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Kavan is a social media entrepreneur committed to growing the use of social networking towards promoting the equality, sustainability, health and well being of people of all ages. Combining careers as a national journalist and public relations expert, Kavan focuses on the power of user-generated content to communicate ideas and build movements.

10 Responses

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  1. Phil
    Phil at | | Reply

    Have I missed something?

    I saw a depiction of an elderly women fully conversant with a computer AND an iphone and active both of them. I also saw an elderly women who was feisty and resourceful. Not only that, she was selecting emails specifically about Obama showing that she was fully cognisant and aware of the political situation. In fact, if anyone was shown up to be incompetent, it was the other three characters who seemed unable to setup a simple filter to flag and delete forwarded material from her.

    How is that stereotypical? In fact, I was laughing at how the grandma was running rings around everyone else

    More videos showing old people in control and learning new skills, please

  2. Margit novack
    Margit novack at | | Reply

    This is about addiction. I dont think there is anything funny about addiction. Why would he suggest it is how “old people think.”

  3. Marti Weston
    Marti Weston at | | Reply

    There are many other ways and so many other characters of all ages that this video could have focused on, so it’s really too bad that the creators chose an elder as the individual with the problem. I’d go so far as to say it’s not even a parody — just a slam at people who have trouble understanding today’s new connected culture because they grew up in a mostly unconnected world. Sadly, I think lots of elders have been given computers and other digital tools by family members without the necessary support to help them understand the (brave) new world they are joining.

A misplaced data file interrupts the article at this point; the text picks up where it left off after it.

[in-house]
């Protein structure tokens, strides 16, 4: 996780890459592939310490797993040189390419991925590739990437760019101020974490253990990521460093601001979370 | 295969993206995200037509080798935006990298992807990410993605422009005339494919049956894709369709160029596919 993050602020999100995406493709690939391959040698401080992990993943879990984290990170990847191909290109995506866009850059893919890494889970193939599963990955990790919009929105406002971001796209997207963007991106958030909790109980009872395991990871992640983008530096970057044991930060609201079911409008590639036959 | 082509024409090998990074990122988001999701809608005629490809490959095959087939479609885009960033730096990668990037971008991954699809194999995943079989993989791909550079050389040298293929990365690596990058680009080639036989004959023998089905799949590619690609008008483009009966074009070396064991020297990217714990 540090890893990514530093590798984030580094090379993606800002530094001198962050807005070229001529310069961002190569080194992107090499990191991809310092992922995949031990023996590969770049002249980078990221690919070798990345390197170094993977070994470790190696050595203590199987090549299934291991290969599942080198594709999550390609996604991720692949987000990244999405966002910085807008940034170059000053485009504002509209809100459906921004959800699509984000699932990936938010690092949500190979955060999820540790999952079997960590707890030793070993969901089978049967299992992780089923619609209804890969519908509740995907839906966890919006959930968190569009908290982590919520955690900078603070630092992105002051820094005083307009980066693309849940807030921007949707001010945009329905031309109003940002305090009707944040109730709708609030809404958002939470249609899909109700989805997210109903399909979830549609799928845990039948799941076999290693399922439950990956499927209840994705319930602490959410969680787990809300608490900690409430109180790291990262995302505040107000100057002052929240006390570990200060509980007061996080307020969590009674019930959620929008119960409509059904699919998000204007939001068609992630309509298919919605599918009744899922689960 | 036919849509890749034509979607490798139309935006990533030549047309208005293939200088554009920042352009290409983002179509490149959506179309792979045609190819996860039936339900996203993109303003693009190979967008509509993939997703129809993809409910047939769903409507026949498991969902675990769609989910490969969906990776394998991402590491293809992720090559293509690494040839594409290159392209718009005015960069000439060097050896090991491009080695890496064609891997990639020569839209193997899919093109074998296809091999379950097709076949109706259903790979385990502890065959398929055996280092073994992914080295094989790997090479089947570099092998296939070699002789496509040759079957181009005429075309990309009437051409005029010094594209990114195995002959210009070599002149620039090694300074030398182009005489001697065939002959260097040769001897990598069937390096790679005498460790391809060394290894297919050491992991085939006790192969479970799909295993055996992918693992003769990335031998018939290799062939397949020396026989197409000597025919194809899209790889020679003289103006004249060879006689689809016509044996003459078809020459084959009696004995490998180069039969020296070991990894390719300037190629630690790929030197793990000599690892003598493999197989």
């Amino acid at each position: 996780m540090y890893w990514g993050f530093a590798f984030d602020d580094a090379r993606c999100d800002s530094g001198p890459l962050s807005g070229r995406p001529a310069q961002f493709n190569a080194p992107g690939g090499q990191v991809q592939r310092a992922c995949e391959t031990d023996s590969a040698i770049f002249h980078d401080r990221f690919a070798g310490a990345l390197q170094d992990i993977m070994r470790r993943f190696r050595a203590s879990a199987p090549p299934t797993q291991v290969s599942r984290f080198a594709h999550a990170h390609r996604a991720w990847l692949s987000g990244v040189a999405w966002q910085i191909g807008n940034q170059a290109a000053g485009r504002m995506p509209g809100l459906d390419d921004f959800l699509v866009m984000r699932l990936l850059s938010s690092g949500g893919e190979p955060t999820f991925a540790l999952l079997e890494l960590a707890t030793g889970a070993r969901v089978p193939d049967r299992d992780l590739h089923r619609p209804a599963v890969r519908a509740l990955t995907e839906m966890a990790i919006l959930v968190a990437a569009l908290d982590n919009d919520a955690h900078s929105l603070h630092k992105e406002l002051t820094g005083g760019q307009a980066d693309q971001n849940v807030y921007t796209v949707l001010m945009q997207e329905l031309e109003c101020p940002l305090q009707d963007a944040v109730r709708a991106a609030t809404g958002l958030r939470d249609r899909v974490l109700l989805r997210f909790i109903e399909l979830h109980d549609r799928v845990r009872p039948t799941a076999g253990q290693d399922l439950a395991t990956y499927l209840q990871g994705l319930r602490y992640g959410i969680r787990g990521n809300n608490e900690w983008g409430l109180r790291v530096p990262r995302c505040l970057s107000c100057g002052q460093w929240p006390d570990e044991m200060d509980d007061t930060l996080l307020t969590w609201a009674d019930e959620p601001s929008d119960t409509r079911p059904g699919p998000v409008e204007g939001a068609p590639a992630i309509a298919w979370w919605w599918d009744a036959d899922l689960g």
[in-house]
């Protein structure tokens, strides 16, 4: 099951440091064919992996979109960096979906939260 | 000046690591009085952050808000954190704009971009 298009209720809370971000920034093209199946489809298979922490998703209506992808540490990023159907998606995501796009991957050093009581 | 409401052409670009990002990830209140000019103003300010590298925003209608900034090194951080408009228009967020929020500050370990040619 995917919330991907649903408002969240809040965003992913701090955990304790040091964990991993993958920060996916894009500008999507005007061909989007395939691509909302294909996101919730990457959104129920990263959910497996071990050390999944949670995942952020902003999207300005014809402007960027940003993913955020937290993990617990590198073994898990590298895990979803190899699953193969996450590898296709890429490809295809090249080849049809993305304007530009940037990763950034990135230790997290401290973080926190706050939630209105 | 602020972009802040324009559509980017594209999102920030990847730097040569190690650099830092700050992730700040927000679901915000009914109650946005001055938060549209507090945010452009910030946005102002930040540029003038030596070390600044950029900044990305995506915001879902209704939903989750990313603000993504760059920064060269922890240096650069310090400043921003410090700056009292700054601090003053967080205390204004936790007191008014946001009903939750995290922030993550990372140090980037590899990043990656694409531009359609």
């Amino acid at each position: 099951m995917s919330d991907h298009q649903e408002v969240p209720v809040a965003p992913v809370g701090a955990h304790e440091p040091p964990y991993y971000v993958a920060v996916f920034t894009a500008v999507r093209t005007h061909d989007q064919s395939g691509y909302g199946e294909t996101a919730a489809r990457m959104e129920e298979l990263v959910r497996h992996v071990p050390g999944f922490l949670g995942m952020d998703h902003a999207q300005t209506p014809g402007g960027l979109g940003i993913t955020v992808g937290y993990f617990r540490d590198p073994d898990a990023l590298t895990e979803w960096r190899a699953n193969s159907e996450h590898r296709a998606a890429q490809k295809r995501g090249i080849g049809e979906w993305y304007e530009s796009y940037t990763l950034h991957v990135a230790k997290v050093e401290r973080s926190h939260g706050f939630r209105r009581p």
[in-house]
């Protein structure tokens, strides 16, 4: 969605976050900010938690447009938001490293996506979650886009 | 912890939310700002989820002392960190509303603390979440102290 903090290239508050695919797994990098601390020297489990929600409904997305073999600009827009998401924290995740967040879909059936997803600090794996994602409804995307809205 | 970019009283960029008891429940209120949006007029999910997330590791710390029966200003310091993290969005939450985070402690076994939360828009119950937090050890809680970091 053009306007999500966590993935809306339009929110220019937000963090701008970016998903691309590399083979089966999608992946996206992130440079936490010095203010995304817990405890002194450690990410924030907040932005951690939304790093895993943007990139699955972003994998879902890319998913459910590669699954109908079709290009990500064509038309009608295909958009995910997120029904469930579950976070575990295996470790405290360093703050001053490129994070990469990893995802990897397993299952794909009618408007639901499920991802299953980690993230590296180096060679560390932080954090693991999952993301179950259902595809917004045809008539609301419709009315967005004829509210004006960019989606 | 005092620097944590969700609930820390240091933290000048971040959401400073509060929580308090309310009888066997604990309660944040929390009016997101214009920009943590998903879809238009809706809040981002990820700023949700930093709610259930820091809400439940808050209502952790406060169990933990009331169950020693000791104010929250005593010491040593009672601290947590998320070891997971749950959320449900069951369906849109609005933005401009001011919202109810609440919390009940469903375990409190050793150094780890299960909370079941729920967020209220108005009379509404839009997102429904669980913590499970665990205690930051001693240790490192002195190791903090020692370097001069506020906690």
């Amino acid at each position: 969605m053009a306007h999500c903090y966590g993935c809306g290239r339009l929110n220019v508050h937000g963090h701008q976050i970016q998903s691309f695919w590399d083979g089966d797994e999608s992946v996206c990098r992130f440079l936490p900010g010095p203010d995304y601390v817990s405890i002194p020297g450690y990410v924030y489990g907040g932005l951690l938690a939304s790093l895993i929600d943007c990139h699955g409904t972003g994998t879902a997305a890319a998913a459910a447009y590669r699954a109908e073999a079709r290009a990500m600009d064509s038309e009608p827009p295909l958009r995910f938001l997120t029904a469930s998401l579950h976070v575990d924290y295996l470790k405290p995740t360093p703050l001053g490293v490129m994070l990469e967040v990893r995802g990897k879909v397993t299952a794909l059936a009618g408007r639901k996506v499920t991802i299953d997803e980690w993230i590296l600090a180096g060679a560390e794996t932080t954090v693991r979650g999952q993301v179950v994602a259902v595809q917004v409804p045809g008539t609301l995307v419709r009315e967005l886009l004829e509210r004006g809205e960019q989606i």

To make fun of individuals, who are digital immigrants but still eager to develop digital communication skills and connect with friends and family, is distasteful and ageism at its worst. I have lots more to write, but I think I’ll head on over to my blogs — rarely do I have a subject that fits on both of them — rather than fill up the Changing Aging comment section.

  4. Marcia Barhydt
    Marcia Barhydt at | | Reply

    A few years ago, I wrote an article titled “Old Jokes”, meaning jokes about old people. Here’s the last paragraph of that piece and it should tell you how I feel about offensive stuff like this.

    “If we realize now that jokes about people from other heritages are racist and discriminatory, if we realize now that jokes about other religions are intolerant and discriminatory, if we realize now that jokes about the opposite gender are sexist and discriminatory, the why don’t we realize that hokes about older women and men are ageist and discriminatory?

  5. Richard Ambrosius
    Richard Ambrosius at | | Reply

    Ageism with a political agenda…my what a creative application. Thanks for calling foul on this one. Not surprisingly, none of the comments on the posting site pointed to the blatant ageism, but rather renforced it. I found it even more telling that a paradoy on forwarding was forwarded to Bill. By all means, let’s redo the parody with a young blonde, a minority or someone in a wheel chair. I doubt anyone would mind as long as the focus was on forwarding. Thanks also for pointing our the political leanings of the creator, which made the ageism almost more apalling.

    While forwarding is frustrating, it really doesn’t take me andy longer to delete emails from the chronic forwarders than it doe those pitching male enhancement, steaks, insurance, telling me about the trip I won, etc. etc. etc. I am thinking this was just another creative way to get a political message to many people…and why not make fun of older people in the process. It works for major media, situation comedies and Taco Bell.

  6. Gaea Yudron
    Gaea Yudron at | | Reply

    What a stupid film clip! Not funny and certainly ageist….”how old people think”….yuck….

  7. Judith Konopaski
    Judith Konopaski at | | Reply

    I may be way off-base, but I believe it is unfortunate that an “older” person was shown in this parody because I DO find obsessive forwarding to be a problem and I can see the satire and humor in this. Using an older person to make a point raised issues of aegism. I think this could be re-done with a generic person and still contain pertinent satire. ps, I am near the age of the woman in that parody.

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